It's a a little like a Jenga trying to determine what should go into the oven first, but if you use a similar timeline for each course you'll be on track. Many recipes can either be partially or fully prepped a day ahead of time, so that all you have to do is heat or reheat when you're ready to serve.
By allowing a bigger break after Appetizers and Dinner, you can get the main meal ready to cook and serve; then get dishes done after dinner before you set up for dessert.
You don't want an overabundance of appetizers or you'll spoil everyone's appetite. We like to serve 2-4 appetizers to pick on, but since you're having a full course dinner, keep the quantity small.
Remember, these are just to hold over appetites until the main meal is served so portion sizes are smaller as well. Here are some of our favorites:
- Sausage Stuffed Mushrooms
- Baked Brie with Dried Cherries, Honey, Pecans and Rosemary
- Fiesta Chicken Spinach Dip
- Artichoke Dip
- Marinated Cannellini Beans
- Prosciutto Wrapped Mozzarella
Visit the Appetizer Category under the Recipe Index for more ideas!
This course is optional, but one of our favorites. Especially because depending on what you make it can be made ahead of time, frozen; then heated just before serving to save some time. You'll want to serve this on a salad size plate and not a full portion.
Some of our favorite pasta recipes include:
Visit the Pasta Category under the Recipe Index for more ideas!
Salad and Dinner Rolls
This course can be served separate or with the pasta course. Generally, we just serve a tossed green salad with a variety of salad dressings to choose from with some rolls or biscuits. Here are some of our favorites:
- Buttermilk Biscuits
- Honey Wheat Rolls
- Mediterranean Monkey Bread Rolls
- Sour Cream and Chive Drop Biscuits
Visit the Bread Category under the Recipe Index for more ideas!
The main entree can be a host of different menu items and all depends on your personal preference. Here are some of our favorites:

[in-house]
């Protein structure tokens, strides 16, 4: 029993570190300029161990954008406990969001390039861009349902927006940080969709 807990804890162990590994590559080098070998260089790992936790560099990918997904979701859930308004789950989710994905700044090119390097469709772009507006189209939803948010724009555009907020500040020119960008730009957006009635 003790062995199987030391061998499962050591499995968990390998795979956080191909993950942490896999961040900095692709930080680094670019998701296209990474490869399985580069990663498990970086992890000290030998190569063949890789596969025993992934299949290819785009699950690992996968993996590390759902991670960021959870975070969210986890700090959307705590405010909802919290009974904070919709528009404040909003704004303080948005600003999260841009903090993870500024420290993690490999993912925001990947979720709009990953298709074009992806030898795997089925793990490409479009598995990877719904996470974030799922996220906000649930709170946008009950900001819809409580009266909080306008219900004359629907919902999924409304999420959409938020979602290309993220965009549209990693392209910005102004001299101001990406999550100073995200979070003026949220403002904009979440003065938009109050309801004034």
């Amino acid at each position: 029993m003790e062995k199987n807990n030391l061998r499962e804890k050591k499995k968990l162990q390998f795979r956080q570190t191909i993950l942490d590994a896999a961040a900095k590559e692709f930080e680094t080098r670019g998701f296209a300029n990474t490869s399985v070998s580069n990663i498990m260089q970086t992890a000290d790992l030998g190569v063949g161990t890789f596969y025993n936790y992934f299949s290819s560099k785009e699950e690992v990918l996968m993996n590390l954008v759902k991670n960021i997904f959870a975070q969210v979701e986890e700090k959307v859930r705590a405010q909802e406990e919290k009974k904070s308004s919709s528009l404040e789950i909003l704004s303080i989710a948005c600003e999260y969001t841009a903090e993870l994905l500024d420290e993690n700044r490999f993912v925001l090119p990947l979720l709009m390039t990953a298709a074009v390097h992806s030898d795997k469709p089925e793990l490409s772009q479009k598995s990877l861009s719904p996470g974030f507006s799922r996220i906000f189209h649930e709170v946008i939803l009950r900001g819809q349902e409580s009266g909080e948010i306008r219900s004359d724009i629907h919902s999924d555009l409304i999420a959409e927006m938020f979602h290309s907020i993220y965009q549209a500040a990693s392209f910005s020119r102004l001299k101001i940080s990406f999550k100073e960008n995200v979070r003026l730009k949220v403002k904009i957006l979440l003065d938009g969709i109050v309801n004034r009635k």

- Standing Rib Roast (Prime Rib)
- Brown Sugar Honey Baked Ham
- Horseradish, Garlic and Rosemary Roast Beef
- Dijon Balsamic Roasted Chicken
- Butter and Herb Roasted Turkey
- Caprese Stuffed Pork Loin
- Dijon Rosemary Encrusted Pork Loin
Cooking times will vary depending on the type of roast, so a good rule of thumb is to put the roast in the oven after the appetizers have been served.
That gives you 2 ½ hours of "free time" to cook the entree; allowing for ½ hour for meat to rest, carve and get everything on the table.
You can purchase your meat at the local butcher or browse the latest FREE Shipping Specials at Perdue Farms or Omaha Steaks.
Sides & Vegetables
Everyone has their favorite side dishes and like entrees, some sides go better with certain entrees than others. I like to serve at least two options of each for variety; especially when feeding a crowd.
Here are a few suggestions, but for a complete list, visit the Sides Category and Vegetables Category under the Recipe Index.
- Au Gratin Potatoes
- Creamy Garlic and Herb Mashed Potatoes
- Sea Salt Smashed Potatoes
- Italian Sausage Bread Stuffing
- Balsamic Mushroom Risotto
- Semi-Homemade Green Bean Casserole
- Rosemary Roasted Carrots
- Steakhouse Creamed Spinach
- Roasted Garlic Mashed Cauliflower
- Garlic and Herb Creamed Corn
- Swiss Vegetable Medley
To finish out the meal, I like to serve a variety of desserts and cookies. Some of our favorites include:
- Christmas Tree Cupcakes
- Sea Salt Dark Chocolate Christmas Crack
- Italian Anise Cookies
- Peppermint Layer Cake
- Dark Chocolate Hazelnut Truffles
- Raspberry Linzer Tarts
Visit the Dessert Category under the Recipe Index for more ideas!
Now it's time to relax and enjoy Christmas day with loved ones. Things will inevitably go wrong, food might not cook on time, but the main point is that you're all together. Merry Christmas!